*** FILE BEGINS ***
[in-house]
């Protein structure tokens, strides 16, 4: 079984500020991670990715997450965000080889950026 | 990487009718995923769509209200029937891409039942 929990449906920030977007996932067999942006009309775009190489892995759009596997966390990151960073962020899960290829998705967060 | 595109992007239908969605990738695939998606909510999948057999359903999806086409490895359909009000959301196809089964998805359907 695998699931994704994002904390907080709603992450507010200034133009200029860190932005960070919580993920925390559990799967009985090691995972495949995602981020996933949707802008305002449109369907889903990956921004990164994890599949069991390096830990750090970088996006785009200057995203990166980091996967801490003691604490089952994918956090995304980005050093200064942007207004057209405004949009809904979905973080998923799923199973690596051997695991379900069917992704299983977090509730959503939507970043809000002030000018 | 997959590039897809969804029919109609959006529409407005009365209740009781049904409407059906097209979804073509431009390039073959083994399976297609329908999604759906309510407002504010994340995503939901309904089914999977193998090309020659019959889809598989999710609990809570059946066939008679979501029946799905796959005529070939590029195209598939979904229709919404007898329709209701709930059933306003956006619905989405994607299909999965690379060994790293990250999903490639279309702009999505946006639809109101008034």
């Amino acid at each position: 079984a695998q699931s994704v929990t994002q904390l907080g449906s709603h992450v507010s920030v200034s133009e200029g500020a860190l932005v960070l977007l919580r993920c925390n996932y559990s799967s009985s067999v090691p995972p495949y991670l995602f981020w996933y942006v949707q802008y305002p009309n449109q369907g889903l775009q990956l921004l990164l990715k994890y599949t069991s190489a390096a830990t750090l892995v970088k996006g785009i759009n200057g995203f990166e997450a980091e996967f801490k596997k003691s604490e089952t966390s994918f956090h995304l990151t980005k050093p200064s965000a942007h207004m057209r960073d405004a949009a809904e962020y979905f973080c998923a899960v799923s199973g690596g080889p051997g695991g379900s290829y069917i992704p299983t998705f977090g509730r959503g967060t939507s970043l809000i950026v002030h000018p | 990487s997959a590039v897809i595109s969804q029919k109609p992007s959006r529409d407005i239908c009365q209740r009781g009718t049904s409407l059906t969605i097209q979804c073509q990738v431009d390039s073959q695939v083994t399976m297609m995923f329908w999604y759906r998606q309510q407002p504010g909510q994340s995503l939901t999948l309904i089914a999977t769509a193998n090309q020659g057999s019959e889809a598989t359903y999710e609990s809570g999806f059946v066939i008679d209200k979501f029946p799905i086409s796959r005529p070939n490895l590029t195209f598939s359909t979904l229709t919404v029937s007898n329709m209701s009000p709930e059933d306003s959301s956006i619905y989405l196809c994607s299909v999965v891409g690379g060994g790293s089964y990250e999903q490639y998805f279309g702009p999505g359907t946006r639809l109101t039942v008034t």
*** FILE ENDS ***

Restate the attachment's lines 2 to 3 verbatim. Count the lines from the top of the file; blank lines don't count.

């Protein structure tokens, strides 16, 4: 079984500020991670990715997450965000080889950026 | 990487009718995923769509209200029937891409039942 929990449906920030977007996932067999942006009309775009190489892995759009596997966390990151960073962020899960290829998705967060 | 595109992007239908969605990738695939998606909510999948057999359903999806086409490895359909009000959301196809089964998805359907 695998699931994704994002904390907080709603992450507010200034133009200029860190932005960070919580993920925390559990799967009985090691995972495949995602981020996933949707802008305002449109369907889903990956921004990164994890599949069991390096830990750090970088996006785009200057995203990166980091996967801490003691604490089952994918956090995304980005050093200064942007207004057209405004949009809904979905973080998923799923199973690596051997695991379900069917992704299983977090509730959503939507970043809000002030000018 | 997959590039897809969804029919109609959006529409407005009365209740009781049904409407059906097209979804073509431009390039073959083994399976297609329908999604759906309510407002504010994340995503939901309904089914999977193998090309020659019959889809598989999710609990809570059946066939008679979501029946799905796959005529070939590029195209598939979904229709919404007898329709209701709930059933306003956006619905989405994607299909999965690379060994790293990250999903490639279309702009999505946006639809109101008034």
């Amino acid at each position: 079984a695998q699931s994704v929990t994002q904390l907080g449906s709603h992450v507010s920030v200034s133009e200029g500020a860190l932005v960070l977007l919580r993920c925390n996932y559990s799967s009985s067999v090691p995972p495949y991670l995602f981020w996933y942006v949707q802008y305002p009309n449109q369907g889903l775009q990956l921004l990164l990715k994890y599949t069991s190489a390096a830990t750090l892995v970088k996006g785009i759009n200057g995203f990166e997450a980091e996967f801490k596997k003691s604490e089952t966390s994918f956090h995304l990151t980005k050093p200064s965000a942007h207004m057209r960073d405004a949009a809904e962020y979905f973080c998923a899960v799923s199973g690596g080889p051997g695991g379900s290829y069917i992704p299983t998705f977090g509730r959503g967060t939507s970043l809000i950026v002030h000018p | 990487s997959a590039v897809i595109s969804q029919k109609p992007s959006r529409d407005i239908c009365q209740r009781g009718t049904s409407l059906t969605i097209q979804c073509q990738v431009d390039s073959q695939v083994t399976m297609m995923f329908w999604y759906r998606q309510q407002p504010g909510q994340s995503l939901t999948l309904i089914a999977t769509a193998n090309q020659g057999s019959e889809a598989t359903y999710e609990s809570g999806f059946v066939i008679d209200k979501f029946p799905i086409s796959r005529p070939n490895l590029t195209f598939s359909t979904l229709t919404v029937s007898n329709m209701s009000p709930e059933d306003s959301s956006i619905y989405l196809c994607s299909v999965v891409g690379g060994g790293s089964y990250e999903q490639y998805f279309g702009p999505g359907t946006r639809l109101t039942v008034t």